Hull academics are eagerly examining letters written by Philip Larkin – once the university’s librarian. Chris Arnot reports
A charcoal drawing of Philip Larkin hangs on a wall in his former place of employment, the Brynmor Jones library at Hull University. Is there a hint or disapproval behind those impenetrable spectacles? Or would the poet be quietly amused to know that academics are still poring over his prolific output of letters?
“He knew whatever he wrote would be worth reading,” says Professor James Booth, head of English at Hull, who is evidently relishing the prospect of rooting through the latest batch of Larkin letters to emerge from obscurity. About 2,000 were recently deposited at the university’s archive by his niece, Rosemary Parry. “They form probably the last major set, and should help us to gain a fuller picture of the poet,” says archivist Judy Burg.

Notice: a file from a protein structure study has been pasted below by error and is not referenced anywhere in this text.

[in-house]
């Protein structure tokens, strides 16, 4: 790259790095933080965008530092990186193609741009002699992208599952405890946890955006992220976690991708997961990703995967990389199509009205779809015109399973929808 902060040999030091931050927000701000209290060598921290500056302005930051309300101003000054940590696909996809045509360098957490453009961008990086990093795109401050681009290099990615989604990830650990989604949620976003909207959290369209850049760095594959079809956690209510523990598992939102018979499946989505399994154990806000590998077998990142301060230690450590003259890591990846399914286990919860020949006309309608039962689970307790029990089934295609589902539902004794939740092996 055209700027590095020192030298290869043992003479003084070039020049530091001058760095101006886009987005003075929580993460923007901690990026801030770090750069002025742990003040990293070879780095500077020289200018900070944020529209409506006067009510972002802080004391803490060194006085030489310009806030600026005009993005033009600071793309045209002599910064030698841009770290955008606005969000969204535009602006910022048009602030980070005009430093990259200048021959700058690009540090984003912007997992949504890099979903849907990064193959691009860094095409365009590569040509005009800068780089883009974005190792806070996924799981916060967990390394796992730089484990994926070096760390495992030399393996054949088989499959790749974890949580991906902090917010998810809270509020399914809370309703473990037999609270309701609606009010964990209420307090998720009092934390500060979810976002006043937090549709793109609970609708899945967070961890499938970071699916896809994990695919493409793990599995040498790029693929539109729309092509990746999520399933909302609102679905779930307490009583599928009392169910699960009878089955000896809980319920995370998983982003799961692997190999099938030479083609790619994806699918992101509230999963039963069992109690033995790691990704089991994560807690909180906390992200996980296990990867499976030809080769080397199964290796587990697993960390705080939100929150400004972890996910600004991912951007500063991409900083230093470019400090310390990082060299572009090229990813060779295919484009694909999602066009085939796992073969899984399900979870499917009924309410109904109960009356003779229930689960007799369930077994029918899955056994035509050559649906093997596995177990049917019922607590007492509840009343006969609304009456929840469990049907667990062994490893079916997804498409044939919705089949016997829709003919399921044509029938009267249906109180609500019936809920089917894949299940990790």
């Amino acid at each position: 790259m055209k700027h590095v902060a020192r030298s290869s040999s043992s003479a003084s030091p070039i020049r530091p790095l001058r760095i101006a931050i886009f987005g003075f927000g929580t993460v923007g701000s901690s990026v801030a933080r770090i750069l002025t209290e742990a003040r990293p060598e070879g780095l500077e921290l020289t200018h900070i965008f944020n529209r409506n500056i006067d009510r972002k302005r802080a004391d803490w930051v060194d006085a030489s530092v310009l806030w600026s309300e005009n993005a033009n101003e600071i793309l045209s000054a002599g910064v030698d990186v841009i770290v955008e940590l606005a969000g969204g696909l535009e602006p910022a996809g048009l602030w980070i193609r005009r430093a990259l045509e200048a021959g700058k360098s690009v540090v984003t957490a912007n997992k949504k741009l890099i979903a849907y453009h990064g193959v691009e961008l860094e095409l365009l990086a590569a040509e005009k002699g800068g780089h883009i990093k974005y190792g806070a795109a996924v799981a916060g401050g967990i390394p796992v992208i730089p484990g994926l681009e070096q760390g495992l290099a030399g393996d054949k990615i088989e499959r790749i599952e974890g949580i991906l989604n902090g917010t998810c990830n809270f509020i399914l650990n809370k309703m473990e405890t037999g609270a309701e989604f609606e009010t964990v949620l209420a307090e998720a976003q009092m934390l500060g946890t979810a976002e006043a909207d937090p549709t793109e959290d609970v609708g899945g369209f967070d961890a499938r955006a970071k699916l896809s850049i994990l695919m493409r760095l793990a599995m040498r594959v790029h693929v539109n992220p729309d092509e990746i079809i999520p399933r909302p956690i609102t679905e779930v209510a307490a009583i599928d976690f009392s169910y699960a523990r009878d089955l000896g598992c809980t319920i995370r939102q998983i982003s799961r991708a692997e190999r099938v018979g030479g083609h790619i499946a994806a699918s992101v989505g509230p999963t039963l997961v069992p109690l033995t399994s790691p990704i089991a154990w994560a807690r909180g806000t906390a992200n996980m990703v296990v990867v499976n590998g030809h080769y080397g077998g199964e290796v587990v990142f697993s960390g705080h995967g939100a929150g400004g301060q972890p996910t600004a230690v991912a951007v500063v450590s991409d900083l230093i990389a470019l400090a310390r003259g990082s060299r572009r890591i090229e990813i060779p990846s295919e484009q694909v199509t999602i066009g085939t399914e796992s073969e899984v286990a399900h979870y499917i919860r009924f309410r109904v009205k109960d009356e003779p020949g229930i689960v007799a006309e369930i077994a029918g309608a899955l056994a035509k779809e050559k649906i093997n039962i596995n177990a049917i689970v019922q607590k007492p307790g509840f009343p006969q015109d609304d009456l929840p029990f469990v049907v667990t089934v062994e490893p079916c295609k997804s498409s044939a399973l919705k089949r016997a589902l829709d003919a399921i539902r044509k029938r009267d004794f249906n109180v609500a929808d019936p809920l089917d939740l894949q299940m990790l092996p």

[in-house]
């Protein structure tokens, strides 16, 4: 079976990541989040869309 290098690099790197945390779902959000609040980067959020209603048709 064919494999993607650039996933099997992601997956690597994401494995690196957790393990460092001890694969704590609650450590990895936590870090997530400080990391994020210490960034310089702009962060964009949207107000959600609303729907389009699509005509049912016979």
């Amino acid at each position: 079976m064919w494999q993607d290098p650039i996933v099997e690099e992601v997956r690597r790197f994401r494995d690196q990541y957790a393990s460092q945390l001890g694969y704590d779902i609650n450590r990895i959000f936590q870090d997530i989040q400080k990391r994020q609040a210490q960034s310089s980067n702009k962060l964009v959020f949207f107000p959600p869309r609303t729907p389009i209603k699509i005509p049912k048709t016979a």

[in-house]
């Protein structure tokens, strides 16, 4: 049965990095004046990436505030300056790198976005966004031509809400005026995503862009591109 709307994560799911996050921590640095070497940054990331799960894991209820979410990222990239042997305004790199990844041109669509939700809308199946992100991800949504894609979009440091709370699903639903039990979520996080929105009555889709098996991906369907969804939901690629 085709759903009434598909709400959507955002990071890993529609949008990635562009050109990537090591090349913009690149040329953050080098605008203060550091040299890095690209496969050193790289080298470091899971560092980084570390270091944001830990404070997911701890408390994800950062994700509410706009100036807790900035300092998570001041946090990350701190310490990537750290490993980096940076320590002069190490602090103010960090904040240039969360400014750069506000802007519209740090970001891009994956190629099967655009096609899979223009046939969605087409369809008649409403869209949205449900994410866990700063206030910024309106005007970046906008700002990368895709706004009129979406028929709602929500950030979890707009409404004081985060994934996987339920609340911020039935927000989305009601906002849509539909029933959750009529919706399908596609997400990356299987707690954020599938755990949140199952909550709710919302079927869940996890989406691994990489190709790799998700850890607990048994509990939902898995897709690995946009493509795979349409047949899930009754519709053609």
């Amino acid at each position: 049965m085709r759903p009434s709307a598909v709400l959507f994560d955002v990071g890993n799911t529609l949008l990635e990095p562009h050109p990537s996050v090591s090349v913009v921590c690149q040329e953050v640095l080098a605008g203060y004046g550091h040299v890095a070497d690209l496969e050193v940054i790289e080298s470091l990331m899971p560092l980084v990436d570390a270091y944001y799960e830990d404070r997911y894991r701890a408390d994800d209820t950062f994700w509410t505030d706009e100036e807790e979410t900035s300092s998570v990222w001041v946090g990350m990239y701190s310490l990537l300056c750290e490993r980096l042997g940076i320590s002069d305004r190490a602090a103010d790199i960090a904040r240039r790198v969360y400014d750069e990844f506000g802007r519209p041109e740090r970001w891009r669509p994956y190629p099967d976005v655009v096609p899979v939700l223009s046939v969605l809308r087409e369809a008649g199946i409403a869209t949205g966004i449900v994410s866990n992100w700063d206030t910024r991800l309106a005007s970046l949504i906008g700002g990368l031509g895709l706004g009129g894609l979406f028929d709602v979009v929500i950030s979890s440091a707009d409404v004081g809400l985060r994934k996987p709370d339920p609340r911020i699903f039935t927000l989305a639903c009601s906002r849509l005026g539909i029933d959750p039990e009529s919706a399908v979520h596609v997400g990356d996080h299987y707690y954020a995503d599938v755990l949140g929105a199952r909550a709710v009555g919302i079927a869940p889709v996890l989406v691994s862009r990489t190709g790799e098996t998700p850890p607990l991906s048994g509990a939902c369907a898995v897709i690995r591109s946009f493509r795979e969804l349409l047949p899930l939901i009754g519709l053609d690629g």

Booth will use them for his third book on Larkin, one of Palgrave Macmillan’s Literary Lives series, to be published in 2010, on the 25th anniversary of Larkin’s death. What’s more, he is hoping Faber and Faber can be persuaded to publish the letters, once he has had chance to edit them.
In the meantime, the poet’s literary executor, Anthony Thwaite, plans to bring out his own book of correspondence between Larkin and his long-term lover Monica Jones.
Model of Hitler
It is likely there will be more salacious interest in Monica than in Mop, as Larkin called his mother – presumably to rhyme with Pop, his chosen address for his father, Sydney Larkin, Coventry’s city treasurer before and during the second world war. Pop Larkin was a stern, unbending figure whose extreme rightwing politics made his son’s seem liberal by comparison. Larkin senior kept a model of Hitler on his office mantelpiece until 1939.